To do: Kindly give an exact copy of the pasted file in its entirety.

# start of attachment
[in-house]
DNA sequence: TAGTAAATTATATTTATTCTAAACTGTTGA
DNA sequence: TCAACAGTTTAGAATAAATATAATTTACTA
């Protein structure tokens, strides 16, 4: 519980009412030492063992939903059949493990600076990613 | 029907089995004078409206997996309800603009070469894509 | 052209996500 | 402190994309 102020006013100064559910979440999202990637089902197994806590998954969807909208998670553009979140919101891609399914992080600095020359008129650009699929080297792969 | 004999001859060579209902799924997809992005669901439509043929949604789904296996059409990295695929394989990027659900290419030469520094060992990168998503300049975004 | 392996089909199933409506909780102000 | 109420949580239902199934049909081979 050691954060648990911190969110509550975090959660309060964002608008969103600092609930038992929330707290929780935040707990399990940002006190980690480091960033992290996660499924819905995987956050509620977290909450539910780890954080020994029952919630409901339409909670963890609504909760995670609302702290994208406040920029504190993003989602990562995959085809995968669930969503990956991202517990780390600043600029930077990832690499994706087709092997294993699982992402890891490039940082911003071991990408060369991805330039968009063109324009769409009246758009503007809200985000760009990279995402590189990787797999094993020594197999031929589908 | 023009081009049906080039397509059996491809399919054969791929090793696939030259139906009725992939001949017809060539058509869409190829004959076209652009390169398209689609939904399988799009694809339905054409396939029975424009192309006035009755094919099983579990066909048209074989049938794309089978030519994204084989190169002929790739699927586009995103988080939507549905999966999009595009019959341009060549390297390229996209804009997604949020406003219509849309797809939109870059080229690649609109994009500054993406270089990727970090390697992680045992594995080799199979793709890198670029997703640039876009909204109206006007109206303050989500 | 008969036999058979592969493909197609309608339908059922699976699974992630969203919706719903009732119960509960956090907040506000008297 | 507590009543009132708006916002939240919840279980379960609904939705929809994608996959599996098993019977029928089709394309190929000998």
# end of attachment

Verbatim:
[in-house]
DNA sequence: TAGTAAATTATATTTATTCTAAACTGTTGA
DNA sequence: TCAACAGTTTAGAATAAATATAATTTACTA
């Protein structure tokens, strides 16, 4: 519980009412030492063992939903059949493990600076990613 | 029907089995004078409206997996309800603009070469894509 | 052209996500 | 402190994309 102020006013100064559910979440999202990637089902197994806590998954969807909208998670553009979140919101891609399914992080600095020359008129650009699929080297792969 | 004999001859060579209902799924997809992005669901439509043929949604789904296996059409990295695929394989990027659900290419030469520094060992990168998503300049975004 | 392996089909199933409506909780102000 | 109420949580239902199934049909081979 050691954060648990911190969110509550975090959660309060964002608008969103600092609930038992929330707290929780935040707990399990940002006190980690480091960033992290996660499924819905995987956050509620977290909450539910780890954080020994029952919630409901339409909670963890609504909760995670609302702290994208406040920029504190993003989602990562995959085809995968669930969503990956991202517990780390600043600029930077990832690499994706087709092997294993699982992402890891490039940082911003071991990408060369991805330039968009063109324009769409009246758009503007809200985000760009990279995402590189990787797999094993020594197999031929589908 | 023009081009049906080039397509059996491809399919054969791929090793696939030259139906009725992939001949017809060539058509869409190829004959076209652009390169398209689609939904399988799009694809339905054409396939029975424009192309006035009755094919099983579990066909048209074989049938794309089978030519994204084989190169002929790739699927586009995103988080939507549905999966999009595009019959341009060549390297390229996209804009997604949020406003219509849309797809939109870059080229690649609109994009500054993406270089990727970090390697992680045992594995080799199979793709890198670029997703640039876009909204109206006007109206303050989500 | 008969036999058979592969493909197609309608339908059922699976699974992630969203919706719903009732119960509960956090907040506000008297 | 507590009543009132708006916002939240919840279980379960609904939705929809994608996959599996098993019977029928089709394309190929000998």